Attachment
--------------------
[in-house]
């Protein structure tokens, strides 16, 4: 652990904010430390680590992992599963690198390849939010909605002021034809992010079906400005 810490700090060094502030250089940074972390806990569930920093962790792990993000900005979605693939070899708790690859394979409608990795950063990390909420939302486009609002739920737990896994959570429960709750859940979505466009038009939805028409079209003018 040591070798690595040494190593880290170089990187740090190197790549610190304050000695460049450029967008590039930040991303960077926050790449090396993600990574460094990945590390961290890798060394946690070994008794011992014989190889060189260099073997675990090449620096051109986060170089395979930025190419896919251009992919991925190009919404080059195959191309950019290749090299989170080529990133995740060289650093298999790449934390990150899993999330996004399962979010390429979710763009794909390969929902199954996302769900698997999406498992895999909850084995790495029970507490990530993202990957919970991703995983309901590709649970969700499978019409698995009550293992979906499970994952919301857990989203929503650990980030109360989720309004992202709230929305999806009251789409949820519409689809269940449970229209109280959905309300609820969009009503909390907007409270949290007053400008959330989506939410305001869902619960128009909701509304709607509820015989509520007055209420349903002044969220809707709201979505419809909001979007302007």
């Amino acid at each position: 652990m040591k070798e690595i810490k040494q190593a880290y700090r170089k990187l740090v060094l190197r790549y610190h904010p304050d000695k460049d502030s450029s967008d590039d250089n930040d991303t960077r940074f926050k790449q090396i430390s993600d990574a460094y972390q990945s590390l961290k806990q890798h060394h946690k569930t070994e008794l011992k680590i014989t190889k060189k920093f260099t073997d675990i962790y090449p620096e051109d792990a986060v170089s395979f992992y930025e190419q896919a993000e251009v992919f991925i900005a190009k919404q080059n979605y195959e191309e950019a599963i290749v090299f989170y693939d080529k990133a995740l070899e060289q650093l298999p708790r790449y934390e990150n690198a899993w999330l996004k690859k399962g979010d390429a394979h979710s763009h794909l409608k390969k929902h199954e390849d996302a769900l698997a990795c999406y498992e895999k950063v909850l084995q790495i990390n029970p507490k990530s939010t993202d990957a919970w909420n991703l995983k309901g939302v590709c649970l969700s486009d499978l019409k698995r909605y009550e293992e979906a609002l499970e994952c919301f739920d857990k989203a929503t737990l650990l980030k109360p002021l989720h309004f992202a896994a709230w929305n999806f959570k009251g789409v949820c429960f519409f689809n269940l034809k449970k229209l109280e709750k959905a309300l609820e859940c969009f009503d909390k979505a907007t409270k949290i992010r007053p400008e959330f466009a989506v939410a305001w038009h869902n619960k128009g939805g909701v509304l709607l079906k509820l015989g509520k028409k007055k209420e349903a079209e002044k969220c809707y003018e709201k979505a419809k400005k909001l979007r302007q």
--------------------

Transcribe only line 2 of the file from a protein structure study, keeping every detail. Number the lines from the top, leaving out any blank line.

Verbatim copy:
């Protein structure tokens, strides 16, 4: 652990904010430390680590992992599963690198390849939010909605002021034809992010079906400005 810490700090060094502030250089940074972390806990569930920093962790792990993000900005979605693939070899708790690859394979409608990795950063990390909420939302486009609002739920737990896994959570429960709750859940979505466009038009939805028409079209003018 040591070798690595040494190593880290170089990187740090190197790549610190304050000695460049450029967008590039930040991303960077926050790449090396993600990574460094990945590390961290890798060394946690070994008794011992014989190889060189260099073997675990090449620096051109986060170089395979930025190419896919251009992919991925190009919404080059195959191309950019290749090299989170080529990133995740060289650093298999790449934390990150899993999330996004399962979010390429979710763009794909390969929902199954996302769900698997999406498992895999909850084995790495029970507490990530993202990957919970991703995983309901590709649970969700499978019409698995009550293992979906499970994952919301857990989203929503650990980030109360989720309004992202709230929305999806009251789409949820519409689809269940449970229209109280959905309300609820969009009503909390907007409270949290007053400008959330989506939410305001869902619960128009909701509304709607509820015989509520007055209420349903002044969220809707709201979505419809909001979007302007």